I'm a little confused about what EDU provides. My first impression was that it was an overall business education, but various posts keep referring to language skills. I hope that EDU is into business management education - China needs it! I recently read an article about business education in China. College students tend to pick artsy classes and arrive at the workplace unprepared. Chinese businesses expect students to arrive fully prepared and provide no education to the people they hire. Someone needs to train these youngsters, I hope it's EDU.Back in MAO's day China was all about meeting quotas, or at least appearing to have met the quota, to avoid being executed. Now they need to catch onto quality control. Consumers don't want toxic toys or a DVD player that destroys your disk. I'm a big fan of commuting by motor scooter and did some research on Italian vs Japanese vs Taiwanese vs Chinese products. The Chinese scooters are as cute as other brands, and much less expensive, but quality control was an issue. The dealers were quite candid about their problems. One dealer informed me that he only carried a two models of his Chinese brand because their other models were unreliable. He also told me that he never know what he would receive when a crate arrived. Sometimes parts were broken or missing when he unpacked the bike and he had to wait for replacement parts to arrive before he could put the bike on display. I went to another shop and their were bikes in the showroom with broken mirrors. In the end I bought a Taiwanese scooter. But I'm rambling. Point is - I hope EDU is in the business education business - cause, boy does China need it.
New Orientals' primary business is preparing students for US university entrance exams. English language proficiency is one angle, but there are many others. Thankfully, they don't make scooters :)scotinus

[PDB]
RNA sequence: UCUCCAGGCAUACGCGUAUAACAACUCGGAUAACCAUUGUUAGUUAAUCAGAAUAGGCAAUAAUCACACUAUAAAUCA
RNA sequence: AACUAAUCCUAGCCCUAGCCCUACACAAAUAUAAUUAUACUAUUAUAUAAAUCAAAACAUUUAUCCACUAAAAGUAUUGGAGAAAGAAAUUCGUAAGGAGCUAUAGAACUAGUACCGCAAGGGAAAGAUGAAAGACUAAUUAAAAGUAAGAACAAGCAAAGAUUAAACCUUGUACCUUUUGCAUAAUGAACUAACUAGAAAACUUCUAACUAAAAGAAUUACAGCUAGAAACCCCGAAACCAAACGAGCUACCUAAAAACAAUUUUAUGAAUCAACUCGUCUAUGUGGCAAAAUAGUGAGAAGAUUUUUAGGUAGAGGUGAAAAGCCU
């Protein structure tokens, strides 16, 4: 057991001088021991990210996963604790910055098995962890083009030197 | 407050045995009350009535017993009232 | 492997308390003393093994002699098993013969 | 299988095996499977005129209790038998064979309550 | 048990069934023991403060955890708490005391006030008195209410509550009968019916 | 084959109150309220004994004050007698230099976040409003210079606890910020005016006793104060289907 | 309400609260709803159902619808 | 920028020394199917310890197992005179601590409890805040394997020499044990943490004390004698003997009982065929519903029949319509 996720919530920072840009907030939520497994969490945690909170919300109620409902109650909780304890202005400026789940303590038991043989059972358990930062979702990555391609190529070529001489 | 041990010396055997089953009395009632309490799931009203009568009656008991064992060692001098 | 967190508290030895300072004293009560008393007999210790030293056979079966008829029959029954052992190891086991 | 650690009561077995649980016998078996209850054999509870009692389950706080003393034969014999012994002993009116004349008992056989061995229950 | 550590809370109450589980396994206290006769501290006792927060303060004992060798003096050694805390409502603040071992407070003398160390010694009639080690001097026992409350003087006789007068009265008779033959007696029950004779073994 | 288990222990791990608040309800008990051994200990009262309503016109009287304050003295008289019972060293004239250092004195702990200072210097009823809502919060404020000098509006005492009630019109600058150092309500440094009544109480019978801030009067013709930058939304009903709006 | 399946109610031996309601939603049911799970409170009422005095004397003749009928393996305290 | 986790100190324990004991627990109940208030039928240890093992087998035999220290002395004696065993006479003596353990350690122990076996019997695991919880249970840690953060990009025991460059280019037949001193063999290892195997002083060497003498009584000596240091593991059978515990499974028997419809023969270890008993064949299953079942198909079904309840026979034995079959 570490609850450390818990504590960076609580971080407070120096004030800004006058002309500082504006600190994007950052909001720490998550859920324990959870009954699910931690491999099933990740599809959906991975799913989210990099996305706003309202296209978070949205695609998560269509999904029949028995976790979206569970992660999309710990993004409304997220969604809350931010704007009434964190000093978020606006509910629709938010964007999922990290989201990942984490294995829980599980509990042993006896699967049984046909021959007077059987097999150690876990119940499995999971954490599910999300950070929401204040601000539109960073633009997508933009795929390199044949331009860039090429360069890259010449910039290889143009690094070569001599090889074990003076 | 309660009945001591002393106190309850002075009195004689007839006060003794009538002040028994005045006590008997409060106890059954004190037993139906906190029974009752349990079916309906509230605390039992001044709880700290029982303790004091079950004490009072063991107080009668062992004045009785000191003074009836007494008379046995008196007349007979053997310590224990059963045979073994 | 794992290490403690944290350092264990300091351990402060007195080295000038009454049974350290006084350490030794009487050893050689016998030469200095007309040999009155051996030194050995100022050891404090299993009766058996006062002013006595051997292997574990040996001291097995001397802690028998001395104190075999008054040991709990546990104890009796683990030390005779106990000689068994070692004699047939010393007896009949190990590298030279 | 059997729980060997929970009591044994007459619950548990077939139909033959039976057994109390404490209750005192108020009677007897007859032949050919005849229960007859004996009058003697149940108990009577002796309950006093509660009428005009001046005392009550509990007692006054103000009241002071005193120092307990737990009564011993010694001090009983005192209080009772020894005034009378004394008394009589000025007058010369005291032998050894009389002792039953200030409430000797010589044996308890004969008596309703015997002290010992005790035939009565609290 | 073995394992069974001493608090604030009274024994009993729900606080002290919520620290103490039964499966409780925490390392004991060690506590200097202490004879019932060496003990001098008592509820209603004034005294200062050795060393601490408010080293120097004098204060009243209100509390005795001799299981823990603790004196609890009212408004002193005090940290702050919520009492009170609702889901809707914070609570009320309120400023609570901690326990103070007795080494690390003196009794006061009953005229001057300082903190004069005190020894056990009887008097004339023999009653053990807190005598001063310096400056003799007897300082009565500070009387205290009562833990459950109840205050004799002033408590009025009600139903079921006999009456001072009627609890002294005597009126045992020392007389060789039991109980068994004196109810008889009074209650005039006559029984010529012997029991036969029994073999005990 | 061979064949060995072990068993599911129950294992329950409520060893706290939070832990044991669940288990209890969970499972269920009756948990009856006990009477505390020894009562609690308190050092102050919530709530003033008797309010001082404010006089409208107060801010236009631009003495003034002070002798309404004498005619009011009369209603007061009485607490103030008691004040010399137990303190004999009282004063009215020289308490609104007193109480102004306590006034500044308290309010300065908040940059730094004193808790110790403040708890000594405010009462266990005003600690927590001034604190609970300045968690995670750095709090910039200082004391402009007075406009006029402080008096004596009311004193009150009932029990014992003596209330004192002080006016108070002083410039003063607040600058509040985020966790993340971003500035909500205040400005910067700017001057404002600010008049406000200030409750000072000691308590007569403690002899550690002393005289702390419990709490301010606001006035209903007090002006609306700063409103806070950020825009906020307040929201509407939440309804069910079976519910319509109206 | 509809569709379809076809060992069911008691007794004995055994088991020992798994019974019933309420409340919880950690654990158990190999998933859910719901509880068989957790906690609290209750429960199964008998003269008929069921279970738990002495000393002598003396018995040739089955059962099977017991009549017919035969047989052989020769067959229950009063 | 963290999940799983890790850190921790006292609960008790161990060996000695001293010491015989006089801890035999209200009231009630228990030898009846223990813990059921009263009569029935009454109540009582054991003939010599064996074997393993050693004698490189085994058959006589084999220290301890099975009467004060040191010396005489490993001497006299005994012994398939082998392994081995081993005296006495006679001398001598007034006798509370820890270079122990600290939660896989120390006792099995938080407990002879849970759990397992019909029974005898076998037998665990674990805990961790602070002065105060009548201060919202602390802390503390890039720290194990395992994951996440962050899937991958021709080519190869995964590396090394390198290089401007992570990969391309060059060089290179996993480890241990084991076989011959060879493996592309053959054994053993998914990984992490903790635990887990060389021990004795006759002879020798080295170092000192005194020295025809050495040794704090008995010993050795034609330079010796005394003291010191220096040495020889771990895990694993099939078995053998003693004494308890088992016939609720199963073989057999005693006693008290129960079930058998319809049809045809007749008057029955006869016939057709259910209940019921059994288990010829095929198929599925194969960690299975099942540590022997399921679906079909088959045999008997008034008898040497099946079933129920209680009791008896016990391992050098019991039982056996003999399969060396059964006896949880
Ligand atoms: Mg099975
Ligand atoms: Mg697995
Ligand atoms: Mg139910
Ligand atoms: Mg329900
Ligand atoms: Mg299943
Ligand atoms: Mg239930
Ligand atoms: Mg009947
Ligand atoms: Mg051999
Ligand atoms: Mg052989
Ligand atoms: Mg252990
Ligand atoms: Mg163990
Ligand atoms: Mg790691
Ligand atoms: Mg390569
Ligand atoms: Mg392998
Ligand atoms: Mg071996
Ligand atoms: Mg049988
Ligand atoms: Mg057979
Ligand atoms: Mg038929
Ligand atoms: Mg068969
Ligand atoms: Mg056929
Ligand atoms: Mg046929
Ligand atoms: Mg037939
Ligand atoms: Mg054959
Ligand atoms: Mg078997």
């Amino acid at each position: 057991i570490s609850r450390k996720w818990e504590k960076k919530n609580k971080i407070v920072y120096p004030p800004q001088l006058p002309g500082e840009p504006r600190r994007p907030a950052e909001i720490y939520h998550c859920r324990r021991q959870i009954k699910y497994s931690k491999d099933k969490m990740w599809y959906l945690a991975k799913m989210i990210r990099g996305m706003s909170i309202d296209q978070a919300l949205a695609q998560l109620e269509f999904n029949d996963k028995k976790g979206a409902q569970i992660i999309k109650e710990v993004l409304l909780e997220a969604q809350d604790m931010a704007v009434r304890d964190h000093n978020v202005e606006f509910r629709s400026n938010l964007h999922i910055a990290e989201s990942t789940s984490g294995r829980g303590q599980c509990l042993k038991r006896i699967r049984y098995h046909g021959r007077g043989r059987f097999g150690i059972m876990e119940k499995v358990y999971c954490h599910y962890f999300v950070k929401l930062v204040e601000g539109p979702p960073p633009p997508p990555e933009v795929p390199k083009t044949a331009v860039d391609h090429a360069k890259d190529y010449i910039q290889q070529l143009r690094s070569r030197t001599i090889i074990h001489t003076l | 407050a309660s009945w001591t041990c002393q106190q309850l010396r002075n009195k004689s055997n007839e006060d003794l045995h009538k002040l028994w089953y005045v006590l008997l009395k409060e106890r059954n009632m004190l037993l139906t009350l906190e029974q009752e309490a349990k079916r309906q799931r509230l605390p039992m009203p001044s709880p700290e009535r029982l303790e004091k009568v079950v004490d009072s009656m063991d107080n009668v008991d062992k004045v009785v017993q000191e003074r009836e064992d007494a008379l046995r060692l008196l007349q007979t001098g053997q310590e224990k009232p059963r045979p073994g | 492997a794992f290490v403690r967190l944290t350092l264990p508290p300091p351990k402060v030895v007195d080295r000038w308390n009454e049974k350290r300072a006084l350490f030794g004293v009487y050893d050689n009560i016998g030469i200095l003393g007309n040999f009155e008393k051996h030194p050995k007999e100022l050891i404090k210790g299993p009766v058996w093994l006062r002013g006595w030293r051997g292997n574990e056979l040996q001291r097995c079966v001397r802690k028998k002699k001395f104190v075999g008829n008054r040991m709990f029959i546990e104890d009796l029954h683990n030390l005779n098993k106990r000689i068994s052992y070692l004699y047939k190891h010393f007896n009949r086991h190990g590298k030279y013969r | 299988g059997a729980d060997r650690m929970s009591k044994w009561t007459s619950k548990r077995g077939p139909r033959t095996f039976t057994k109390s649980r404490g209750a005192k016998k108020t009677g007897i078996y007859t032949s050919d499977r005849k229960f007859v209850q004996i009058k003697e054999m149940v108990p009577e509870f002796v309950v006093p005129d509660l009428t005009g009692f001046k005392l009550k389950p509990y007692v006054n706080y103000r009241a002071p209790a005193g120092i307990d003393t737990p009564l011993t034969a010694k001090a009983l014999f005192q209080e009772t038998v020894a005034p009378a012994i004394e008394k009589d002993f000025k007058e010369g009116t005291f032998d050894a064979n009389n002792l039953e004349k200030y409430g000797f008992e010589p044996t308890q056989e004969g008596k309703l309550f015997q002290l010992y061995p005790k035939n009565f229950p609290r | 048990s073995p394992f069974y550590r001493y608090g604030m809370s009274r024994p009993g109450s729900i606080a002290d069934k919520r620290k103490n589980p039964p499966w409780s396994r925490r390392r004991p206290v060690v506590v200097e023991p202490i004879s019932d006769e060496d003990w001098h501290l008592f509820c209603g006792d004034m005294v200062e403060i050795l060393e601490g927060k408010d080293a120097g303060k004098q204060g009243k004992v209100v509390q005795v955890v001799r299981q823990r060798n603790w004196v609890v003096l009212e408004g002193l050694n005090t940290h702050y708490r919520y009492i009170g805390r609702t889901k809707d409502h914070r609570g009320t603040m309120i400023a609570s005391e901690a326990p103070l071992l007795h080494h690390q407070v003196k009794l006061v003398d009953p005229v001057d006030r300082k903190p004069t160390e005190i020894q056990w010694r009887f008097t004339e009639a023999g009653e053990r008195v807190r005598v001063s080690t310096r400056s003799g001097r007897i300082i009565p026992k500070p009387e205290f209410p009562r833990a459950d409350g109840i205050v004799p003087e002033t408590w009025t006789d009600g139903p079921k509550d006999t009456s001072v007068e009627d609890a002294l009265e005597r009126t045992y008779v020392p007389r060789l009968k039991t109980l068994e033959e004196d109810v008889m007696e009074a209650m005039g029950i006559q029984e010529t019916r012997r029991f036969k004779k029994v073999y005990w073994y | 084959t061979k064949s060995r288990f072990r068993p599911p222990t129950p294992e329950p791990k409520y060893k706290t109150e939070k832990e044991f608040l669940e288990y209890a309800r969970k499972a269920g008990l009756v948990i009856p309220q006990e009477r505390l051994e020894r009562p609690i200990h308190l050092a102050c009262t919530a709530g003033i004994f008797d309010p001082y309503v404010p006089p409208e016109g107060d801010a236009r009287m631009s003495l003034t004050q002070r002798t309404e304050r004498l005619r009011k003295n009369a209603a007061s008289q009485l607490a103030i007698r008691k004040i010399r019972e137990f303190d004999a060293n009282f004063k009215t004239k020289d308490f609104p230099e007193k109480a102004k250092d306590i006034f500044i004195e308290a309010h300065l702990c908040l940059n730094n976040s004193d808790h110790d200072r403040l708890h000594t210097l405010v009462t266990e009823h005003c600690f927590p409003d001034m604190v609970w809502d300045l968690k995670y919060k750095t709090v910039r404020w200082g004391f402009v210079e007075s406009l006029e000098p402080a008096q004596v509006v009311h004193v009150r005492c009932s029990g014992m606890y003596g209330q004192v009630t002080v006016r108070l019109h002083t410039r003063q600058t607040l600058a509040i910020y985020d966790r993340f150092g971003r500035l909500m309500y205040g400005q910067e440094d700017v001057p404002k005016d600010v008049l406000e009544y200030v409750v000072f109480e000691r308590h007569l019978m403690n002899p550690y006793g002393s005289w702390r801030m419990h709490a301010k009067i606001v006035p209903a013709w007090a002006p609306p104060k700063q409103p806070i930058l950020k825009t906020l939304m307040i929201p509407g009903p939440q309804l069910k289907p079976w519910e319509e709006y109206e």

EDU is not in the business education business, but is instead in the test prep business. I am a graduate student now, and many of my friends and fellow students are from China. I have long known of New Oriental Education, or just "New Oriental" from my friends. It's brand name is HUGE, and everyone in China knows of it and what it does. Most importantly, everyone knows what it can do for them/their children. From second-hand experience, I can tell you is that every single student from China that I've met tells me that what EDU teaches works. I can tell you first-hand though, the results that I've seen:Students that take this course score incredibly high on the US and European standardized tests, scoring even full scores on the language parts which even I struggle with. They tell me that what EDU does is they teach them the tricks to taking tests. For example, in a writing or verbal test, you don't have to read or even understand the whole sentence, but just look for a few key words and you know what the answer will be. I know the students are using this method, because many of them who score 100% are very poor speakers and writers, but damn can they take tests. Its teachers are all young people who connect very well with the students and seem to be very good teachers(all the students I've talked to who've taken courses from EDU liked their teachers), so the quality is very high. This is much more than I can say for the US counter-parts at Kaplan(I remember taking an SAT course there, which did not help whatsoever).From someone who memorized words from note-cards, and used up countless books of practice tests, what EDU does seems like magic to me. The Chinese mentality is study hard = success, and childrens' entire childhoods are focused on studying, with junior high students spending as much as 18 hours a day non-stop studying. Parents take it so seriously that some sell their houses to pay for cram schools so that their children can get a higher score for the BIG TEST - college entrance exam. All of this I can tell you first hand as I see it every year when I visit China. With more money, comes more schooling, as the competition is unbelievably fierce, so the market is only getting bigger and bigger for EDU. After seeing all of this, I can imagine nothing but a bright future for "XinDongFang", New Oriental.
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